The silver coin pictured here, a “Tram” of the Cilician Armenian ruler Levon I, is a survivor from a rather remarkable episode in the Medieval history of the Eastern Mediterranean.
Our story begins far to the east, with the conquest of much of the Middle East by the Seljuk Turks. Fleeing their original homelands in what had been the ancient Kingdom of Armenia, long a pawn in the conflicts between the Roman and Persian Empires, thousands of Armenians established a principality in what today is the southernmost coastal region of Turkey and the northernmost coastal region of Syria. During the final quarter of the 11th Century, under the first King of the Rubenid Dynasty, they declared independence from the Byzantine empire. Our coin was issued by Levon I, perhaps the most successful ruler during this initial phase of the Kingdom’s history.
Although the new Kingdom prospered economically due to its geography, which included an arc of high mountains providing some degree of protection and a narrow but fertile coastal plain that featured several good ports for trade, it was always at risk and short on allies. Nearly surrounded by hostile Islamic states, at various times it allied itself with the new Mongol rulers of Iran, Mesopotamia and Syria, the Ilkhanids, who were not yet fully converted to Islam, occasionally with the Byzantine Empire to the north and especially with the European Crusader states that sprang up along the Levantine coast shortly after its own birth.
One outcome of the Crusader alliance was extensive marriage between the new Crusader aristocracy and the 2 Armenian ruling families, the Rubenids and Hetumids. The Hetumids later formed a close marriage based alliance with the Frankish Lusignan Dynasty, who ruled the nearby Island of Cyprus. On our coin, this western influence is clearly visible, even during the Kingdom’s early years. On the reverse is the Armenian rampant lion while the obverse includes a forward facing seated king holding a sceptre topped with the Frankish fleur-de-lis.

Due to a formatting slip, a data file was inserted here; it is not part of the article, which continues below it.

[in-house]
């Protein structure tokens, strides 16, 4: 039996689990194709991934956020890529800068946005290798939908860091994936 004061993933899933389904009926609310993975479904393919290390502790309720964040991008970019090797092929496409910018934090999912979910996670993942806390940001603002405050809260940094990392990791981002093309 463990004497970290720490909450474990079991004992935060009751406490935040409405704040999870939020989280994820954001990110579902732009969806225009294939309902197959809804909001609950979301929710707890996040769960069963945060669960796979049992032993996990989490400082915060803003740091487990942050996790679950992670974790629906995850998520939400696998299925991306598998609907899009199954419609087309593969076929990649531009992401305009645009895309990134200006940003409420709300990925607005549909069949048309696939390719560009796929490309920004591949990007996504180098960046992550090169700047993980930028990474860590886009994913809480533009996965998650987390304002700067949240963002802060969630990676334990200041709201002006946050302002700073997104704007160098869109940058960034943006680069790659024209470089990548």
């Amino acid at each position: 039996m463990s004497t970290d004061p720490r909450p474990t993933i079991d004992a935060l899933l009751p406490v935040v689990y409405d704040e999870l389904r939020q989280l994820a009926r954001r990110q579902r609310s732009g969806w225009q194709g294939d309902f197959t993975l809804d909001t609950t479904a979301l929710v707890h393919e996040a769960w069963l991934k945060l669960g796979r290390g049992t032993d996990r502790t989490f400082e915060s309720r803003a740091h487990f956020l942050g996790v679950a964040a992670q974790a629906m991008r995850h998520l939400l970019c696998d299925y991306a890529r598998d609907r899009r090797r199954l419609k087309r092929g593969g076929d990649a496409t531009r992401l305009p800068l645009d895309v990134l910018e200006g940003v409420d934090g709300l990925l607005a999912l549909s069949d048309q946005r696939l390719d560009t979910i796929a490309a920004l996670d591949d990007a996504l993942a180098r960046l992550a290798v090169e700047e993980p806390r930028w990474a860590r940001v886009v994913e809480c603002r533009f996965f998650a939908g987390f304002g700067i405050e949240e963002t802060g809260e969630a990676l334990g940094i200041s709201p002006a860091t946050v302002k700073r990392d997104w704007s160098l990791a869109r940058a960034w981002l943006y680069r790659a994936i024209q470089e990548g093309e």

Conducting business in any of the Cilician ports or towns during the Kingdom’s almost 300 year history would have involved a bewildering array of currency. In addition to the silver and bronze coinage issued by the official mints of Armenian Cilicia, accepted forms of currency included Venetian, Genoese and Pisan coinage, Islamic Dirhems issued by the Mamluks, Ilkhanids and other local dynasties, and coins issued by the various Crusader principalities. While all of these had a rough, easy to understand relationship to one another based on weight of precious metal, implementing this in actual practice would have called for both good math skills and shrewd bargaining skills.
Despite intermarriage with the Lusignans, the Cillician Armenian Kingdom could not survive onslaughts from the powerful Mamluk rulers based in Egypt, who had effectively halted the Mongol advance. By the early 14th Century, the Mongol rulers of the Middle East had converted to Islam and the Crusader states along the coast of Palestine had all fallen or been abandoned, thus depriving the Armenians of key allies. The Kingdom fell in 1375, and the last King of Cilician Armenia died in exile in Paris in 1396.
This relatively minor but fascinating chapter in history serves to remind us of the religious, political and philosophical complexities of that part of the world, as we should be very much aware from recent news. The improbability of this chapter also reminds us that truth is always stranger than fiction.